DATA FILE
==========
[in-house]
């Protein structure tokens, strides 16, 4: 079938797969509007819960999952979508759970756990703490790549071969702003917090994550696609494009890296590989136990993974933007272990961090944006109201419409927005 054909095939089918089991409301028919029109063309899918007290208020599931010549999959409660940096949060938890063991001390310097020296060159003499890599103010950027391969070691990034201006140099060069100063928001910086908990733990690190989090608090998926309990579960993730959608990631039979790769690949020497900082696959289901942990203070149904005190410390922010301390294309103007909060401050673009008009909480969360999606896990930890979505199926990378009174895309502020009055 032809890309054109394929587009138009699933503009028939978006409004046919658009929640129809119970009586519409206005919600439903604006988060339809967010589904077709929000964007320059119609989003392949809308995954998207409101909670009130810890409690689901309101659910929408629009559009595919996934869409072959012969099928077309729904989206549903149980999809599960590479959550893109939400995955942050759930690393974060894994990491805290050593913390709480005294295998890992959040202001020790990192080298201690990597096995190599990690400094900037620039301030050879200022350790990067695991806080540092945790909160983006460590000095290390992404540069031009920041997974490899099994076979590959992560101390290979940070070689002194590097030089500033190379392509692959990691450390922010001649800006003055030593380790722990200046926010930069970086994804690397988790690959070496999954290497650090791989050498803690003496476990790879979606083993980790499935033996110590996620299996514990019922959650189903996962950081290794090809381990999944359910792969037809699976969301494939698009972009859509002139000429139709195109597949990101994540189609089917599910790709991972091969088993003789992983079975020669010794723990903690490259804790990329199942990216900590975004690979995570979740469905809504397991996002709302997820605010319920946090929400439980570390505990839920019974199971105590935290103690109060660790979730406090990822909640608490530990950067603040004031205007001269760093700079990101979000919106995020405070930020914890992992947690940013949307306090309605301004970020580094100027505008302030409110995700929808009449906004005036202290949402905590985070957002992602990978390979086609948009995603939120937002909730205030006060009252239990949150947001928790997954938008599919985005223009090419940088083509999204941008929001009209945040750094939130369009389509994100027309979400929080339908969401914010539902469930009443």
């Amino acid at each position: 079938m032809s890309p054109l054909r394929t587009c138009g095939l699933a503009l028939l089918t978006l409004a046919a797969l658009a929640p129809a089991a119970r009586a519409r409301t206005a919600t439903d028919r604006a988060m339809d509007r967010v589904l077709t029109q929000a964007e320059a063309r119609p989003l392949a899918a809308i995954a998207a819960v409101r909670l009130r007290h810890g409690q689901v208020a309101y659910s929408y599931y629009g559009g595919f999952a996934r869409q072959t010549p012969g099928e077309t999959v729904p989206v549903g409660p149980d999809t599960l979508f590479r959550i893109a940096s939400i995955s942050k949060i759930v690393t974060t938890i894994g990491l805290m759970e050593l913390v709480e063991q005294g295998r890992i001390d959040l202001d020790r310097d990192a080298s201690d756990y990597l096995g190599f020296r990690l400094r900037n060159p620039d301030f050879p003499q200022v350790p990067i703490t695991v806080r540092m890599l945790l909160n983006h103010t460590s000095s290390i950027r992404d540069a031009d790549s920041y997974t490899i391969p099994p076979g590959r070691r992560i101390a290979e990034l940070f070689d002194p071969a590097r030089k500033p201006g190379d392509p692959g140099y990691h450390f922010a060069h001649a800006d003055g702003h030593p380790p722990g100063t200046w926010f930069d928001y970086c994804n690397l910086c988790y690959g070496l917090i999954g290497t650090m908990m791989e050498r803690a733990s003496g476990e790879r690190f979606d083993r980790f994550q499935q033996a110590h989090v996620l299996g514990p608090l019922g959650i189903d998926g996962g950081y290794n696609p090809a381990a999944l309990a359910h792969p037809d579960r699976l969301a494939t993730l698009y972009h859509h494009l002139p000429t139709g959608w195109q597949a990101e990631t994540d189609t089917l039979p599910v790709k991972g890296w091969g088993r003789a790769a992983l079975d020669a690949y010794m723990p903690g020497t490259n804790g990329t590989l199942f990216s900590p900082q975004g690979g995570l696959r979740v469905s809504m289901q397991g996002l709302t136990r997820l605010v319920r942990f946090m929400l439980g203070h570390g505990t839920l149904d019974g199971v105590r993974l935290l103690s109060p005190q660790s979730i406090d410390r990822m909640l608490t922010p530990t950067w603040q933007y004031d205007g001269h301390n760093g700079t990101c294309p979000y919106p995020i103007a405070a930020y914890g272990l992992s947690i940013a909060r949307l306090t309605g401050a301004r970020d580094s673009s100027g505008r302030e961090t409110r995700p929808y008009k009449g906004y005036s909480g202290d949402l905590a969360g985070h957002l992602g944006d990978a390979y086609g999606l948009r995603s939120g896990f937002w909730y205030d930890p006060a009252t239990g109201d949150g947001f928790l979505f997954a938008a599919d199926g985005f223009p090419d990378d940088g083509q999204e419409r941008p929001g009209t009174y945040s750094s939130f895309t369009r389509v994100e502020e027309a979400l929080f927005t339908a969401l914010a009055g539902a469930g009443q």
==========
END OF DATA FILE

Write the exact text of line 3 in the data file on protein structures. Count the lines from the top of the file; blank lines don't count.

């Amino acid at each position: 079938m032809s890309p054109l054909r394929t587009c138009g095939l699933a503009l028939l089918t978006l409004a046919a797969l658009a929640p129809a089991a119970r009586a519409r409301t206005a919600t439903d028919r604006a988060m339809d509007r967010v589904l077709t029109q929000a964007e320059a063309r119609p989003l392949a899918a809308i995954a998207a819960v409101r909670l009130r007290h810890g409690q689901v208020a309101y659910s929408y599931y629009g559009g595919f999952a996934r869409q072959t010549p012969g099928e077309t999959v729904p989206v549903g409660p149980d999809t599960l979508f590479r959550i893109a940096s939400i995955s942050k949060i759930v690393t974060t938890i894994g990491l805290m759970e050593l913390v709480e063991q005294g295998r890992i001390d959040l202001d020790r310097d990192a080298s201690d756990y990597l096995g190599f020296r990690l400094r900037n060159p620039d301030f050879p003499q200022v350790p990067i703490t695991v806080r540092m890599l945790l909160n983006h103010t460590s000095s290390i950027r992404d540069a031009d790549s920041y997974t490899i391969p099994p076979g590959r070691r992560i101390a290979e990034l940070f070689d002194p071969a590097r030089k500033p201006g190379d392509p692959g140099y990691h450390f922010a060069h001649a800006d003055g702003h030593p380790p722990g100063t200046w926010f930069d928001y970086c994804n690397l910086c988790y690959g070496l917090i999954g290497t650090m908990m791989e050498r803690a733990s003496g476990e790879r690190f979606d083993r980790f994550q499935q033996a110590h989090v996620l299996g514990p608090l019922g959650i189903d998926g996962g950081y290794n696609p090809a381990a999944l309990a359910h792969p037809d579960r699976l969301a494939t993730l698009y972009h859509h494009l002139p000429t139709g959608w195109q597949a990101e990631t994540d189609t089917l039979p599910v790709k991972g890296w091969g088993r003789a790769a992983l079975d020669a690949y010794m723990p903690g020497t490259n804790g990329t590989l199942f990216s900590p900082q975004g690979g995570l696959r979740v469905s809504m289901q397991g996002l709302t136990r997820l605010v319920r942990f946090m929400l439980g203070h570390g505990t839920l149904d019974g199971v105590r993974l935290l103690s109060p005190q660790s979730i406090d410390r990822m909640l608490t922010p530990t950067w603040q933007y004031d205007g001269h301390n760093g700079t990101c294309p979000y919106p995020i103007a405070a930020y914890g272990l992992s947690i940013a909060r949307l306090t309605g401050a301004r970020d580094s673009s100027g505008r302030e961090t409110r995700p929808y008009k009449g906004y005036s909480g202290d949402l905590a969360g985070h957002l992602g944006d990978a390979y086609g999606l948009r995603s939120g896990f937002w909730y205030d930890p006060a009252t239990g109201d949150g947001f928790l979505f997954a938008a599919d199926g985005f223009p090419d990378d940088g083509q999204e419409r941008p929001g009209t009174y945040s750094s939130f895309t369009r389509v994100e502020e027309a979400l929080f927005t339908a969401l914010a009055g539902a469930g009443q």